No Place to Hide:
Edward Snowden, the NSA and U.S. Surveillance State
by Glenn Greenwald
May 2014 / 288 pages
rating 8 / current events
The first two chapters are riveting. Chapter 3 is jam-crammed full of very specific information about the programs and companies and interconnections used in contemporary government surveillance, not boring or tedious but often over my head. And Chapter 4 is about the dangers of this kind of surveillance . Chapter 5 concerns the role of the press and the dangers currently limiting the freedom of the press. Those last two chapters are journalism of the somewhat polemic variety.
I’ve been fascinated by Edward Snowden ever since the story of US general surveillance broke. And I’ve known Greenwald to be a highly respected reporter, neither a radical leftie nor a right-wing nut, just plain common sense and a respect for some principles. So when this book was released a couple days ago I immediately read about 5 pages of the sample and happily downloaded the whole thing. (I always get the sample first – always!)
Nice introduction and then bang – we’re into the story – a real-life, fast-paced thriller as Greenwald tells the story in a 1st person sequence of events unfolding as he and Laura Poitras, a noted maker of film documentaries, got more involved. But there’s plenty of substantive meat to chew on as well.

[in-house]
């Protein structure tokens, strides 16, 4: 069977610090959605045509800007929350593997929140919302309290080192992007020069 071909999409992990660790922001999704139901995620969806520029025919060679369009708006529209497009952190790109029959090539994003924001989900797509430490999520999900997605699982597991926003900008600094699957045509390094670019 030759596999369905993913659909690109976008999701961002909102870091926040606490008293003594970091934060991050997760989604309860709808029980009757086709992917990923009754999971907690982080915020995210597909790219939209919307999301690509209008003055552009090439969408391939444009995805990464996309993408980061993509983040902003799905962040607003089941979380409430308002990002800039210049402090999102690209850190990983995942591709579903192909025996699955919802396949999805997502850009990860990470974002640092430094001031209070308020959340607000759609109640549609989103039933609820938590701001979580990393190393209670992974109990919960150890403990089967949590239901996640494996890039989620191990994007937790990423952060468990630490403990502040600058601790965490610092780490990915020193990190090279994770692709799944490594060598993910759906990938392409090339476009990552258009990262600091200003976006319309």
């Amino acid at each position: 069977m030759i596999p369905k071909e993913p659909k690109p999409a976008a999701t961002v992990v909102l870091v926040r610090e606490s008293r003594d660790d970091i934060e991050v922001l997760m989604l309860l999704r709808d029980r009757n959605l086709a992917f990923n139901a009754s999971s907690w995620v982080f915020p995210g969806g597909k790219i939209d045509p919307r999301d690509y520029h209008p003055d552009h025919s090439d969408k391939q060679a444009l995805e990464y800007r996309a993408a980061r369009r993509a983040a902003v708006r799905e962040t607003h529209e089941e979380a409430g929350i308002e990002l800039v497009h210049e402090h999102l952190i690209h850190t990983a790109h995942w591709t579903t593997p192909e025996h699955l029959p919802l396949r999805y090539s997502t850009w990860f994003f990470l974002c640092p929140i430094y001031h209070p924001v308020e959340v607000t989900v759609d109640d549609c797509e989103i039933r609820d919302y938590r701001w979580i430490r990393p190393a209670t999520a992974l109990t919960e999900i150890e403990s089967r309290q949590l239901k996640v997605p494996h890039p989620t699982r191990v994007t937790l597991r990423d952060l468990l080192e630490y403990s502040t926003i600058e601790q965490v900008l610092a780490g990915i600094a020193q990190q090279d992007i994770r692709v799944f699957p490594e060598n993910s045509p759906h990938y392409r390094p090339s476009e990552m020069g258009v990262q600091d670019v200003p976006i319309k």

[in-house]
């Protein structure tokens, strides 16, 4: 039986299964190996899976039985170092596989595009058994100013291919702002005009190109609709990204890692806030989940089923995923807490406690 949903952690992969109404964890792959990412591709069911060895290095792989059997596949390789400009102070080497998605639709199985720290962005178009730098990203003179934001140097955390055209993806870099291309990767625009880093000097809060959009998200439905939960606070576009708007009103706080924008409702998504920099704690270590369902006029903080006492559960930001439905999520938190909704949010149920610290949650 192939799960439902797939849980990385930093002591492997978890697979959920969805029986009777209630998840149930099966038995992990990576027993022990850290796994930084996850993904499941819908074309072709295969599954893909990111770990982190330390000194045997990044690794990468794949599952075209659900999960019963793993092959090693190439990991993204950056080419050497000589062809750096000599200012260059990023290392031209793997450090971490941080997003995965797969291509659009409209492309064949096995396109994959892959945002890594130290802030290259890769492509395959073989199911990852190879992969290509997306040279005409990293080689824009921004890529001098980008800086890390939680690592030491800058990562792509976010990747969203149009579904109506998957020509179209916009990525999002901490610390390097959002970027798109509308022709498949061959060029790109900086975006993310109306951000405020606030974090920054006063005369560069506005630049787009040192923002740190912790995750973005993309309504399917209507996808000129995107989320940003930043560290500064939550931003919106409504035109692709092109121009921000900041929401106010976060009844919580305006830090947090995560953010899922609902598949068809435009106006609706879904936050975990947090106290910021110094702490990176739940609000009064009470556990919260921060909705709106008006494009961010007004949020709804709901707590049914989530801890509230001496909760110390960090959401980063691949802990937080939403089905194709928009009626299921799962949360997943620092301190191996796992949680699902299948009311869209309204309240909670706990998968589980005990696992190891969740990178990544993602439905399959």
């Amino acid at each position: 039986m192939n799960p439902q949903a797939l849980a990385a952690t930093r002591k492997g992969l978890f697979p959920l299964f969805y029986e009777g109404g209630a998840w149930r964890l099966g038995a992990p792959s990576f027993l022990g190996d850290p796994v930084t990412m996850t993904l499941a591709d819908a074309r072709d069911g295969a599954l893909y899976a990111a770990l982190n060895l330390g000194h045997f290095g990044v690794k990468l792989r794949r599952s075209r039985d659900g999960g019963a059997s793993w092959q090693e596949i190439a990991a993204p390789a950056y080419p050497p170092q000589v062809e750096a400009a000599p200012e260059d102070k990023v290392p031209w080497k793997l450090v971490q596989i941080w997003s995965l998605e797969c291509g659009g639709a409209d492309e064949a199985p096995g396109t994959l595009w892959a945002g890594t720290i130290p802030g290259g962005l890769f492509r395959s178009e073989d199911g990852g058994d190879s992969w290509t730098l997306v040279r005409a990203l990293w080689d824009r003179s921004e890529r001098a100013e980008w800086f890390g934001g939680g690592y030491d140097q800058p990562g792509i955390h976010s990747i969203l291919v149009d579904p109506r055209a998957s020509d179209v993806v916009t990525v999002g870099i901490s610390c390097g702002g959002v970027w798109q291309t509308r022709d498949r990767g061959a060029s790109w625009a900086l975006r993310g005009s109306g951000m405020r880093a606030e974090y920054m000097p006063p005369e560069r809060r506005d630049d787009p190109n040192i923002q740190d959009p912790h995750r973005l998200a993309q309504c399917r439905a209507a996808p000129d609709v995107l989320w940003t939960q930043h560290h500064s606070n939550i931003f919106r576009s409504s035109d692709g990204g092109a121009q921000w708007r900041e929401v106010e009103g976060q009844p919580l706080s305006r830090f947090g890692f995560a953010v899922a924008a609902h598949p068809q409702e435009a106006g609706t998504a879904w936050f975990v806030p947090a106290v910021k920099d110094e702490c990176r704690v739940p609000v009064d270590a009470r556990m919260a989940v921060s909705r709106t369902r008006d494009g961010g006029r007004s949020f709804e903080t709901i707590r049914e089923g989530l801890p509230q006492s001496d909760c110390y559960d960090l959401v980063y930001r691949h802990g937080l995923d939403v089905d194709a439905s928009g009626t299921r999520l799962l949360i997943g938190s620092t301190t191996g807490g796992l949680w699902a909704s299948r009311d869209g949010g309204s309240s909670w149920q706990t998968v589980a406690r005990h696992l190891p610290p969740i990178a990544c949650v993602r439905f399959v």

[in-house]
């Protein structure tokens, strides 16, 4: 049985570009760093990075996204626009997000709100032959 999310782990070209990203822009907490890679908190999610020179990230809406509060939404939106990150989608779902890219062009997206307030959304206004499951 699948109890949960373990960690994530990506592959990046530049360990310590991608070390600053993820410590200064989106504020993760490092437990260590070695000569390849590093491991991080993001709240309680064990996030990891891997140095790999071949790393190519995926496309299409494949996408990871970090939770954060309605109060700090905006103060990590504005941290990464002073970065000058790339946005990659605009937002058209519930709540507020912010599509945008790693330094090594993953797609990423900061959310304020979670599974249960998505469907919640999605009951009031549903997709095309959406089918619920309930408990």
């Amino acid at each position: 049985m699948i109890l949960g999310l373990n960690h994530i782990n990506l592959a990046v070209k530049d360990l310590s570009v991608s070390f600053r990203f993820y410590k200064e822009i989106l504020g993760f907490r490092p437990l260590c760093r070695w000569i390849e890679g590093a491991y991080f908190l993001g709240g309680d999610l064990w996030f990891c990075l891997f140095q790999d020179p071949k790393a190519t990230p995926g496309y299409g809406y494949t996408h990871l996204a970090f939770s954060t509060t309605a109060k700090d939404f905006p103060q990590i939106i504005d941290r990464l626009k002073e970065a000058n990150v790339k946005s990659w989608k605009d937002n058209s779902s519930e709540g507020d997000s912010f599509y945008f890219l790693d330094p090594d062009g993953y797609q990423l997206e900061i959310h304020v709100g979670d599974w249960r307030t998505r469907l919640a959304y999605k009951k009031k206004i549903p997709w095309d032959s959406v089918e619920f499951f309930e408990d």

Some of the questions Greenwald asks along the way include: what exactly were the government surveillance operations which made headlines when they became public? What makes Snowden tick and why did he turn whistle-blower on the whole US security operations? How does the media help and/or hinder in cases like this – huge scoops which might embarrass the government, scare the public, reveal criminal activity – is there some form of censorship going on as well as surveillance?
Greenwald tells us not only what Snowden revealed but almost more importantly, how he revealed it and how he hid and got away with sufficient background material to help really grasp the significance of the disclosure, the difficulty getting the reports and documents published and the seriousness of the consequences for Snowden and others involved.
I think he could have been more detailed about the documents themselves, what they contained and what the ramifications are but I suppose there are a lot of sources for that material now. And what Greewald shares is a tale in its own right as told by a true story-teller.
In his passion for the subject as a whole, Greenwald comes close to getting carried away at times, but always manages to step back a notch. And in the end the title has a two-edged meaning – is it Snowden who has no place to hide, or is it us? Frank Church meant us back in his 1975 Meet the Press interview – location 2760
TED talk by Snowden